Taking the inerrancy of scripture for granted, Leviticus was composed prior to the invasion of Canaan. Would it not make sense for God to announce the prohibition on the pig prior to the Israelites taking a lot of agricultural land through conquest? I think so. Therefore, even if we reject the secular underpinnings of Leeson et al.’s research, we are able to arrive at the same conclusion.

The fact that pigs are destructive is enough to justify a pig ban. Leeson et al. say as much.

Wild pigs can do damages to agricultural activities in two ways: direct and indirect. Directly, as “pigs are…fond of cultivated crops”…, they can simply trespass on farms and consume existing crops. And their talent for finding crops using an exceptional sense of smell; willingness to travel to crops using their extensive range; ability to access even well-protected crops using their powerful bodies, sharp tusks, running, jumping, and climbing skills—not to mention their intelligence, for pigs are also among the smartest members of the animal kingdom—means that free ranging swine pose a serious trespass risk to agricultural landowners. “The pig is a major predator of domestic crops, with 30 to 90% of its diet consisting of field crops”…

The clear destructive force of pigs would pose a problem to any agricultural society. God, by imposing a pig prohibition, endorsed the protection of private property. Such a prohibition would have been invaluable prior to the Israelites beginning agricultural activities in Canaan. Additionally, given that the priests were made claimants on the benefits of agriculture, the ban was self-enforcing, as the paper suggests.

Christian libertarians, therefore, must understand that God’s ban on pigs is just one manifestation of his general endorsement of private property. To love one’s neighbor necessarily includes respect for the property of one’s neighbor. If owning pigs means the destruction of your neighbor’s property, then a moral ban on pigs becomes an imperative.

Moreover, Israel was a private covenant community, making any enforcement of the pig ban completely legitimate. Additionally, the pig ban coming from God Himself adds an additional level of enforcement — divine punishment. As Leeson et al. state, “[A]s ancient Judeans were devoted Hebrews, strong belief in an omniscient God who supernaturally sanctioned violators of his commands was widespread.” Divine punishment was a means of securing private property without the state. Such a conclusion should be embraced by Christians and secularists alike.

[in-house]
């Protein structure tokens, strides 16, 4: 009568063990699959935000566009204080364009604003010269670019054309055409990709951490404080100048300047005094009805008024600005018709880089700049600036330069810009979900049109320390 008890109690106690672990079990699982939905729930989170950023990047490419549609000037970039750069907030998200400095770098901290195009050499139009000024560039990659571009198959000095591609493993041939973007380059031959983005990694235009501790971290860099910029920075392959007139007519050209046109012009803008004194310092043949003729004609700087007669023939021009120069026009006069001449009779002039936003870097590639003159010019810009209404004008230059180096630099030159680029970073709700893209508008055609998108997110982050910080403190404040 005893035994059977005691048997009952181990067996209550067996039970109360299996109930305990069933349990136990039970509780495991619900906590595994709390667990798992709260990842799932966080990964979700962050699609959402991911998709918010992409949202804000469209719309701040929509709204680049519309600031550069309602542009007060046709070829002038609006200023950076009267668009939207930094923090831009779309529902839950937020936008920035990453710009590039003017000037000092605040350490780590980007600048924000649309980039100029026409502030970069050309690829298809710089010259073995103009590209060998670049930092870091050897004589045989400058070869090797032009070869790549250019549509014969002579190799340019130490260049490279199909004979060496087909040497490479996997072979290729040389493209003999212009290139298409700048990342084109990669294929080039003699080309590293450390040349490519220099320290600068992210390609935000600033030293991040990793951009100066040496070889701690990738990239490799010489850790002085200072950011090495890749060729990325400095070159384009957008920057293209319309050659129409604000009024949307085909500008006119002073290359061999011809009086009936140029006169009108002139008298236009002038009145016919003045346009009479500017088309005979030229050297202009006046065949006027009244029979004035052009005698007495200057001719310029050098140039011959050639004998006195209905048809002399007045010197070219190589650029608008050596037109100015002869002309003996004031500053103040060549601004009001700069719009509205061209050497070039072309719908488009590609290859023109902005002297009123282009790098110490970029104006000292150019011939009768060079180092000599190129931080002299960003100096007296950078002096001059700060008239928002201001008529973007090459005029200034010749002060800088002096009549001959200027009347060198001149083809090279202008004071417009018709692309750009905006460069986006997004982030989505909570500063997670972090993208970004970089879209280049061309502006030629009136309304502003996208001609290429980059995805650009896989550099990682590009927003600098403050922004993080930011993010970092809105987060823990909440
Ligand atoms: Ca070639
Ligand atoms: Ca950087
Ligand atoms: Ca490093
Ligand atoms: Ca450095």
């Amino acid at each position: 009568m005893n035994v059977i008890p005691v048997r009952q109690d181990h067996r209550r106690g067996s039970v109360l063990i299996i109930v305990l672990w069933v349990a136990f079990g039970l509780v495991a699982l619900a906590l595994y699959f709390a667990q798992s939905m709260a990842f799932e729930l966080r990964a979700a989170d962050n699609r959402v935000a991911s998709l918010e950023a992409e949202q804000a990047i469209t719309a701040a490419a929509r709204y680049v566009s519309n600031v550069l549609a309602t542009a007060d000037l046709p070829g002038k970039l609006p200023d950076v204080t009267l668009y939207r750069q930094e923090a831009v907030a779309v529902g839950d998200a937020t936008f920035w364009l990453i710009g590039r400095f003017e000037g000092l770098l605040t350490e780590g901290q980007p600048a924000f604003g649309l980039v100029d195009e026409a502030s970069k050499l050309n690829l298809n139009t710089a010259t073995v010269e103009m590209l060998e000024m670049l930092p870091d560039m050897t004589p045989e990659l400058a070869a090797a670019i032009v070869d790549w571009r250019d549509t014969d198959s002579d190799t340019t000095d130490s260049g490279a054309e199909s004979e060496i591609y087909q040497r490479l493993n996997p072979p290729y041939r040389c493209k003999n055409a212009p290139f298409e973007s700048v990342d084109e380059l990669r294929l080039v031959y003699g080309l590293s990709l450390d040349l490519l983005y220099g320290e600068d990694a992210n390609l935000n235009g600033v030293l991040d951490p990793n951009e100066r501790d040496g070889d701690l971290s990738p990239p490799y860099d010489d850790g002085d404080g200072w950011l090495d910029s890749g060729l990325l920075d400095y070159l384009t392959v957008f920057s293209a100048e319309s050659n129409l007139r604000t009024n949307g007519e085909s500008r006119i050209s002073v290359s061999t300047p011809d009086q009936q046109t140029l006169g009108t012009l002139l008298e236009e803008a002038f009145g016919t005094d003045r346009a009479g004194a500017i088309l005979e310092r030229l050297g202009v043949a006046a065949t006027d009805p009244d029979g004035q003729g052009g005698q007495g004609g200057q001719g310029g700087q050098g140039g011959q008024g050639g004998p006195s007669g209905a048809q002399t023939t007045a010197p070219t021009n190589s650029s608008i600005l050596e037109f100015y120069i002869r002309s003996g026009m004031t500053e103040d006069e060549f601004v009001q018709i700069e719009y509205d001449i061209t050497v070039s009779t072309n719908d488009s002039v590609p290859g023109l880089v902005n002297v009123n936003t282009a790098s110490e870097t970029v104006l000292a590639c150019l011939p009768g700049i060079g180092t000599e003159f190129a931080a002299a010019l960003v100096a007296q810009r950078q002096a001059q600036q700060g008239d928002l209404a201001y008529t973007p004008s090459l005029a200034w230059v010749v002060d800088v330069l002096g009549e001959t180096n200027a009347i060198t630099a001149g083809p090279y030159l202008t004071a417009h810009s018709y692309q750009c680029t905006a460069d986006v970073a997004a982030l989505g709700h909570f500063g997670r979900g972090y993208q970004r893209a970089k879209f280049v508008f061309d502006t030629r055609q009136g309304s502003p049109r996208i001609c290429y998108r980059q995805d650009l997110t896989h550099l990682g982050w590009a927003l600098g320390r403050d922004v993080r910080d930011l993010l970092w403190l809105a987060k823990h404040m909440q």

In conclusion, the pig ban was intended for protecting private property in agriculture. This is in the interest of God, who generally views encroachment on private property as a sin. Christian libertarians can learn a lot from this. The more that private property is endorsed in biblical law, the more that libertarianism is vindicated from the Christian perspective. This research shows that even seemingly non-libertarian biblical laws affirm libertarianism.

How many of the Old Covenant laws can be explained using the same logic? Leeson et al. suggest that other dietary laws could potentially be explained using the same property rights logic. It will be interesting to see where this research project goes with respect to understanding biblical law.

Lastly, this helps answer Christopher Hitchens’ question, “What was so wonderful about [Jesus] casting out devils, so that the devils would enter a herd of pigs instead?” (God Is Not Great, page 3). The possessed herd then runs off a cliff and into the sea, leading to an undoubtedly horrifying sight of mass swine suicide (Matthew 8:28-34Mark 5:1-20Luke 8:26-39). Hitchens asserts that this action by Jesus is sinister and Bertrand Russell shares similar sentiment in his essay, “Why I Am Not a Christian,”; however, applying Leeson et al.’s findings, we come to the conclusion that Jesus did two good things — casting out demons and eliminating a destructive, rights-violating herd of swine. This action, in addition to being an exorcism, is an act of security provision for those who own agricultural land — further demonstrating Jesus’ commitment to private property.

Regardless, the pig ban fits nicely in the canon of Christian libertarian thought, and anyone interested should read through Leeson et al.’s paper in its entirety.